Students to host lymphoma education event for contest

A group of strategic communication students will host a drive-thru event 11 a.m.-2 p.m. Thursday, outside the liberal arts building, to promote awareness about the effects of lymphoma. 

“I think that it’s really fun that we have a lot of creative freedom, and can figure out ways to promote this and get people more informed about what lymphoma is,” said student Cami Audas. 

The students are a part of a campaign class on campus that competes in a public relations contest, the Bateman Case Study Competition. This year, the Lymphoma Research Foundation was announced as the client for the competition. 

“Their goal for us this year was to promote awareness to adolescents and young adults, since they are typically an audience that isn’t aware of the fact that it could be them being diagnosed with lymphoma,” student Suzeth Gallegos said. “Our whole campaign is centered around promoting awareness and informing them.”

The drive-thru event will have “goodie bags” and educational resources for students and faculty to learn about this type of cancer. While doing research on the project, some of the students involved said they discovered unexpected information about the potential risks of lymphoma. 

“The ideas that people hold toward cancer is they consider it for people who are weaker, for lack of better words. They think older people or very young people are the ones that are getting cancer, but with lymphoma, the group that is dealing with most are people just like us,” student Madison Jones said. 

As many of the students are now upperclassmen, the courses they have taken in the past have helped prepare them for this project. They have written press releases and made social media posts in anticipation for the event. 

“Everything we’ve done up until this point we’ve already learned,” student Haylee Hildebrand said. “So we’re using what we’ve learned the past three or four years, and it’s just all coming together in our minds.” 

Having the experience of going out in the field and doing this project has been inspiring, student Abigail Heinz said.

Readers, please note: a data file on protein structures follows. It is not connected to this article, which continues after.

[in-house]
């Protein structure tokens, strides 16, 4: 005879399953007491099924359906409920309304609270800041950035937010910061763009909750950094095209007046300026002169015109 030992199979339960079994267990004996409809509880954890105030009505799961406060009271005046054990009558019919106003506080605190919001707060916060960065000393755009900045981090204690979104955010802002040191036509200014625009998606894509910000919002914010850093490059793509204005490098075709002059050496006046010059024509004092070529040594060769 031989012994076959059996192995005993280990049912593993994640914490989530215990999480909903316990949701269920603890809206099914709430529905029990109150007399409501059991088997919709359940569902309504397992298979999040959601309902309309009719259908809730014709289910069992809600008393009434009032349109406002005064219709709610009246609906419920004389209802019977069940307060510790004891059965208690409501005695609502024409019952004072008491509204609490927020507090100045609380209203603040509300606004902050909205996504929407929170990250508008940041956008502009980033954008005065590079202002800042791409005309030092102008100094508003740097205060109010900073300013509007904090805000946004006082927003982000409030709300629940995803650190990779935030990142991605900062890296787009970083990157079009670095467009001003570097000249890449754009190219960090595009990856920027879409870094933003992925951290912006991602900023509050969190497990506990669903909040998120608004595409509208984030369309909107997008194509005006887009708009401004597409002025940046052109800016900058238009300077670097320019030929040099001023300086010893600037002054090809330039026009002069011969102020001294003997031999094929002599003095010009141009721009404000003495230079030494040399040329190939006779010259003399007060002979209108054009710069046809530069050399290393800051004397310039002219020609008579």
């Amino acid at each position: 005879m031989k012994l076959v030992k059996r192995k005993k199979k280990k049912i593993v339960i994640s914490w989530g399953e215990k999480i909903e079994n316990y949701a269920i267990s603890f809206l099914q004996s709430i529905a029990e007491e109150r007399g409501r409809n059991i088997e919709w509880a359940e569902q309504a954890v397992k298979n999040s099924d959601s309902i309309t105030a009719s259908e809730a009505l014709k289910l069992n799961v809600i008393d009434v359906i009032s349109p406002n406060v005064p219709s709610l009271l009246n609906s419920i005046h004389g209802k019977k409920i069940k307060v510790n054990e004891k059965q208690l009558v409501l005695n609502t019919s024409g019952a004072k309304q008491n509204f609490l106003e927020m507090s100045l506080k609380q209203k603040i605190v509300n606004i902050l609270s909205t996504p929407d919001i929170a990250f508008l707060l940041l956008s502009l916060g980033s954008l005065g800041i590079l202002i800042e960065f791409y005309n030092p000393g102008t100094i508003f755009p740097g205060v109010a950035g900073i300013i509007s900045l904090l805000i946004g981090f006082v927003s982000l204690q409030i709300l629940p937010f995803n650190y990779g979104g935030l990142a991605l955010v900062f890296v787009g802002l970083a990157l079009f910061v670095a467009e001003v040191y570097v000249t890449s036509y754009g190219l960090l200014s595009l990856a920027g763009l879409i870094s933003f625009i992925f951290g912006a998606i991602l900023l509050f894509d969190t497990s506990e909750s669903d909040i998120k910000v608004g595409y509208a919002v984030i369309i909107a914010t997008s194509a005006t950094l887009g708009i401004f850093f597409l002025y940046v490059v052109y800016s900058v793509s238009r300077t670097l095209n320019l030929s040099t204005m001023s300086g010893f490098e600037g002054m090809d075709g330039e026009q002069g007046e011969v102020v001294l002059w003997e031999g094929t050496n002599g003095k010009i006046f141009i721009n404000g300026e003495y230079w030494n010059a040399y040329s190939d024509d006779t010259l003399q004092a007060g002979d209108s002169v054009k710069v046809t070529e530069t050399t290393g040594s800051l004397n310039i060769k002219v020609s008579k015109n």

“I think it’s great because we’ve been able to do all these things separately in classes where you’re analyzing audiences and you’re trying to build posts that will maybe get some higher engagement— and you do all those things separately,” Heinz said. “But whenever you’re finally able to do it together, it kind of helps you see the big picture.” 

When Heinz started at UCO, she said she was not sure if she truly wanted to go into public relations, but being hands-on has made her realize the actual work taking place.

“This project kind of helped me put it all together and realize, ‘OK, so this is why we’re doing all this.’ This is what it’s going to look like whenever it’s all done, and we’re going to be able to actually complete something from start to finish,” Heinz said. “I think it’s validated why I want to be here.”

Still, there are obstacles with any P.R project. Student Savonte Pickens said the lasting effects of COVID have required the students to be flexible. 

“I will say the thing that’s most challenging with the project is right now we’re in a pandemic, so sometimes we meet as a group, sometimes we’re all at home, working together through Zoom or FaceTime. But I have a very strong group, and they make everything work out,” Pickens said.

Ultimately, this project with the Lymphoma Research Foundation has made a mark on the students, and highlighted the importance of what they do, Gallegos said. 

“I think PR is very important and people don’t realize it, and I think it’s still a very unrelated field. Yes, it’s a career, but it’s also a career that helps social change and makes a difference if you’re doing it passionately,” she said.

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